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Table 3 Summary table of the advantages and disadvantages of the quantity-frequency, graduated-frequency and short-term recall measures

From: Evaluation of the psychometric properties of self-reported measures of alcohol consumption: a COSMIN systematic review

Measure type Advantages Disadvantages
Quantity-frequency measures • Easily administered.
• Simple structure; respondents are more likely to understand the measure.
• Well-established (respondents are more likely to be familiar with the measure).
• Captures ‘usual’ drinking behaviour, unaffected by occasions or seasons where more alcohol consumption may occur.
• Can increase reliability by including beverage-specific questions.
• May not record heavy episodic drinking occasions.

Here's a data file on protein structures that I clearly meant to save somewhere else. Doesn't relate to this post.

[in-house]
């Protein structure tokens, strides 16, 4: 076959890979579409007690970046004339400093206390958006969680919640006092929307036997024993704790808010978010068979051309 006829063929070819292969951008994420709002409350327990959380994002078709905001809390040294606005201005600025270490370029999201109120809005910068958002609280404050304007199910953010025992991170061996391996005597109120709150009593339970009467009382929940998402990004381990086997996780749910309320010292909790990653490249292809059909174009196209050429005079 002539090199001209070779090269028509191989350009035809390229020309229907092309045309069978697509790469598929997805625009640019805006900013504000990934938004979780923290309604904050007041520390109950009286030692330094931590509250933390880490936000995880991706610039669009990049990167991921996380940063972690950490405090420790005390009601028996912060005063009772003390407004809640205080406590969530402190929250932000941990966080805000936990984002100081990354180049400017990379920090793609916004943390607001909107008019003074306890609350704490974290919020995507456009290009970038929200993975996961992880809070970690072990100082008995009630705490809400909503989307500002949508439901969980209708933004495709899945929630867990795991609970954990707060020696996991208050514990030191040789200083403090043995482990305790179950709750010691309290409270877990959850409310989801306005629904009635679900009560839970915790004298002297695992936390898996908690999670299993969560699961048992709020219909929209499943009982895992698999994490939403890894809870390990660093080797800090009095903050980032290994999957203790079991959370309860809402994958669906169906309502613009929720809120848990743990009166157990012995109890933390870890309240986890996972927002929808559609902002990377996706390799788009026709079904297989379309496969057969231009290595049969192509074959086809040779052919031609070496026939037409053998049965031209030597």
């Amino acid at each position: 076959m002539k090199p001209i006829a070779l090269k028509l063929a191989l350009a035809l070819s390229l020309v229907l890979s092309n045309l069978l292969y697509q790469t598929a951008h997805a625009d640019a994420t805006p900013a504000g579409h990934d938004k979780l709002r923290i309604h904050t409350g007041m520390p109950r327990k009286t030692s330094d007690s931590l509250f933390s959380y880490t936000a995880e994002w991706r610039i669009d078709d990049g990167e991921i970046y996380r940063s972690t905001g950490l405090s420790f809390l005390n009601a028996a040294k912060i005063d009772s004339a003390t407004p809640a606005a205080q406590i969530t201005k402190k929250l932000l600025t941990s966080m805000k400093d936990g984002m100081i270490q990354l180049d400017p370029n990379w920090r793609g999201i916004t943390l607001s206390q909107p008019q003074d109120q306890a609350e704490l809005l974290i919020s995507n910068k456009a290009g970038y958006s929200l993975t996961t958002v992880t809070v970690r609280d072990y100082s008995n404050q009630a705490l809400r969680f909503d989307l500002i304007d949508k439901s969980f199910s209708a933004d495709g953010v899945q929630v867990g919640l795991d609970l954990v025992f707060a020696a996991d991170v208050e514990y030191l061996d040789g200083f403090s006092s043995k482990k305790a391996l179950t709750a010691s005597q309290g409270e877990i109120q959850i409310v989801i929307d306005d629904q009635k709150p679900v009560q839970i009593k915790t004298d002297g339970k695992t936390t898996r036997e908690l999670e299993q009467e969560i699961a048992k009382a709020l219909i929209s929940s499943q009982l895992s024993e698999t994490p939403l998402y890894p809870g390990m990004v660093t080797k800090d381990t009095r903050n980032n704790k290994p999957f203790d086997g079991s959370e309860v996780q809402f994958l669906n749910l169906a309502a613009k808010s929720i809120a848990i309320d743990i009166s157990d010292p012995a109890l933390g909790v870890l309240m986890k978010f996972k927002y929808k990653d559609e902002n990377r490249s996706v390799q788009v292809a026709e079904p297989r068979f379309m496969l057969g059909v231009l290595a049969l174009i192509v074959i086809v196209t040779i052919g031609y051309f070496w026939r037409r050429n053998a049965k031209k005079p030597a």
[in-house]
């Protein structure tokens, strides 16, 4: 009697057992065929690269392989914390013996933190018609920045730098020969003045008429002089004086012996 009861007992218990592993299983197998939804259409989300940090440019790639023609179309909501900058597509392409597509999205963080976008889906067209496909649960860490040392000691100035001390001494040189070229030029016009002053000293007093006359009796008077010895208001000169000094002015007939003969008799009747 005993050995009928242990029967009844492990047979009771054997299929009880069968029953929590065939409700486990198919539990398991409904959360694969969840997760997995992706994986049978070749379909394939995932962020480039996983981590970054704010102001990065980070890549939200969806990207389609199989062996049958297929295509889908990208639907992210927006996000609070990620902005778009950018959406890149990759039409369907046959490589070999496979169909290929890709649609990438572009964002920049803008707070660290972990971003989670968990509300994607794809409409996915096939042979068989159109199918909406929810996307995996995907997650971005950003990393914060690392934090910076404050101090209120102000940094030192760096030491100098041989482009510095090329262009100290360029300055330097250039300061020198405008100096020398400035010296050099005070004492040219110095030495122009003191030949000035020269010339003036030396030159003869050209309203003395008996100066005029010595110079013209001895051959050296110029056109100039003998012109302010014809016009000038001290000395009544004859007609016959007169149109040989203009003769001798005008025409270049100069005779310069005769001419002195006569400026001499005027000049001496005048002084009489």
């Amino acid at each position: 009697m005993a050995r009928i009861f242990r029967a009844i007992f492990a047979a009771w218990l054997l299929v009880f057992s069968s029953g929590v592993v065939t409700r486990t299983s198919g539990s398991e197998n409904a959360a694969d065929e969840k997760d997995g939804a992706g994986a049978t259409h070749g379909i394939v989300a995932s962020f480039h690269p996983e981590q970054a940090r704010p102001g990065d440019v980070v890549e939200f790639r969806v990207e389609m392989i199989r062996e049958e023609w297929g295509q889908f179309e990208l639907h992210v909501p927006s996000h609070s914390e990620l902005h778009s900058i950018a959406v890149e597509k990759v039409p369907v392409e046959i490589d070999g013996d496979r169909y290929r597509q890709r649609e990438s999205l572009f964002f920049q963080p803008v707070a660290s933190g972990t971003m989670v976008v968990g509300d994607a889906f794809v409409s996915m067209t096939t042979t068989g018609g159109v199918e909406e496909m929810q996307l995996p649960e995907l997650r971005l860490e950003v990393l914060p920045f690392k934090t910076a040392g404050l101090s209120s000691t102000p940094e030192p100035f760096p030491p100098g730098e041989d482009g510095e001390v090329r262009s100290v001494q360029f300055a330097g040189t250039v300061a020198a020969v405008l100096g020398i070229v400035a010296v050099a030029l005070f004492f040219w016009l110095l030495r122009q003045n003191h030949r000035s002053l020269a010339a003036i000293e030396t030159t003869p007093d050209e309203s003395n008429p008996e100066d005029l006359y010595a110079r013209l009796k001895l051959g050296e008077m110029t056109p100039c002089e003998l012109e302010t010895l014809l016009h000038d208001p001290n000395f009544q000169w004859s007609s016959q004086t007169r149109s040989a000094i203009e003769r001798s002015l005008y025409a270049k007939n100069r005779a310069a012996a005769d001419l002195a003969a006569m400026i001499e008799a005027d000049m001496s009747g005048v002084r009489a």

Graduated-frequency measures • Categories act as prompts for respondents.
• Answers are easily standardised to identify those drinking above the guidelines.
• Can increase reliability by including beverage-specific questions.
• May not record heavy episodic drinking occasions.
Short-term recall measures • Can focus questions on specific drinking events.
• Requires respondents to consider their responses to a greater extent (as answers are not structured).
• Respondents can report their alcohol consumption (in standard drinks sizes, units etc.) in a way they are familiar with.
• Can increase reliability by including beverage-specific questions.
• Hard to standardise answers to the same measure recorded in different formats.
• Respondents may be confused by lack of response options.
  1. Table Legend: Summary of the advantages and disadvantages of the three self-reported alcohol consumption measure types; the quantity-frequency, graduated-frequency and short-term recall measures